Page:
Finally, the book wrapped up reviewing the All-Star Games of the 70’s as well as the top ten moments of the 70’s. They were again very thorough and well thought out for the book. I thought it was a little odd that there was no World Series section. There was obviously some dominance by certain teams in the 70’s but for the complete package it should have been in there, in my opinion. Lastly, there is a very detailed appendix included in this book that covers all the normal statistics of the decade.
As you can tell I enjoyed this book. A well thought out book with significant detail becomes timeless. I have said in the past that I much prefer a hard copy book over an electronic version. As far as I can tell this one is only available in E-form. If I am wrong please someone let me know and I will update this. I just think this would be a great reference book to have on the shelf for myself. I do believe you can download it from Amazon.com, or get direct from the author as well at http://www.1970sbaseball.com.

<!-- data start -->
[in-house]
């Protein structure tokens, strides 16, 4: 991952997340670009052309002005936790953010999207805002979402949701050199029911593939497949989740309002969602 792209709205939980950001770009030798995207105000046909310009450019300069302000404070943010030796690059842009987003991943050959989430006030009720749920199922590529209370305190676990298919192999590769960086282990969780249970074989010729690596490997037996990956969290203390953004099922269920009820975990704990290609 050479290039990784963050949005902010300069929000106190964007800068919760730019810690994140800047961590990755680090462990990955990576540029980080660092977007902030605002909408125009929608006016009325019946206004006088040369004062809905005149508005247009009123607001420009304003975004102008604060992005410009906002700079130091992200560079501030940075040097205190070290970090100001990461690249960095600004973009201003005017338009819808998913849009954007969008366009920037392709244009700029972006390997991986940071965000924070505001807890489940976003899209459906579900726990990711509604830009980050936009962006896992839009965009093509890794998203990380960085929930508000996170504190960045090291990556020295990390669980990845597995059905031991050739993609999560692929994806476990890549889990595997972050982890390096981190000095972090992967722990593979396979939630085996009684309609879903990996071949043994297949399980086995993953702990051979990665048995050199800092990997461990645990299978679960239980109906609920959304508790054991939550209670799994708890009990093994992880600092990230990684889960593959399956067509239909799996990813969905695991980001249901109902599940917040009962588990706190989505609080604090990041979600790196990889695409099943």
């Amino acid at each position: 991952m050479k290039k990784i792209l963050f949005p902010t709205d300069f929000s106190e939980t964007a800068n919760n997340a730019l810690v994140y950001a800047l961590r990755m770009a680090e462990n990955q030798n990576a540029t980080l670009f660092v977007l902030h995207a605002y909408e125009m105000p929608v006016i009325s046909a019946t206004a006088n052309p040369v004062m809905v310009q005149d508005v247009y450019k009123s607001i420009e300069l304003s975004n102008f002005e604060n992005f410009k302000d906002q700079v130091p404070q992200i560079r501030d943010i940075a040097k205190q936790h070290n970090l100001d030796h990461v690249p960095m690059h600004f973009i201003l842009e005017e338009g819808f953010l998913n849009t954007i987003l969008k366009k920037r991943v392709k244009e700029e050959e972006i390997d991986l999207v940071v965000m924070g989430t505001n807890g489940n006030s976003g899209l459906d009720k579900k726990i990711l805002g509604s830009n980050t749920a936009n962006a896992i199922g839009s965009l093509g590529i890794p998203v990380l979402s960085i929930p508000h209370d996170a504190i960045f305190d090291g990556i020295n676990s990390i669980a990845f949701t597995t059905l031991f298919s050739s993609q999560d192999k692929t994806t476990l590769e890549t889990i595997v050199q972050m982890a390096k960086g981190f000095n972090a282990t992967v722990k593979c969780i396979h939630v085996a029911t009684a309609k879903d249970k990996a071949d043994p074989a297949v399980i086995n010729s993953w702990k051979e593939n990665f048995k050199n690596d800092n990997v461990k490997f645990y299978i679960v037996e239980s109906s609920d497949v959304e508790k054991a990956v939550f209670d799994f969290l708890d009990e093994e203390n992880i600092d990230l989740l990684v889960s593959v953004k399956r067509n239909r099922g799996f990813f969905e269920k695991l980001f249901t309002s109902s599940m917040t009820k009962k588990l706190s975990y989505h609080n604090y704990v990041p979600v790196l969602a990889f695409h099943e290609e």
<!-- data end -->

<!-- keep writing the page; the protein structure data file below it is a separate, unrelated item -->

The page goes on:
Nice Job Joe!
10/1/14 UPDATE: Author now has printed copies available for sale.
I, first off, must apologize as my review is a day late because quite frankly…… I needed to cut my grass. It was not even remotely fun but needed to get done nonetheless. So without further ado let get to todays book.
Red Sox Review – 110 Years of Boston Red Sox Photos
By Mark Stang – 2011 – 224 Pages
St Johann Press
I have never really been a big fan of the coffee table book sector. Most of the time I felt they were fluff pieces that rehashed the same old photos with the same old captions we have seen 100 times. In that market, I have come across the same exact book with a different dust jacket and a new copyright date. So that really soured me on giving these types of books much of a chance. That is until now!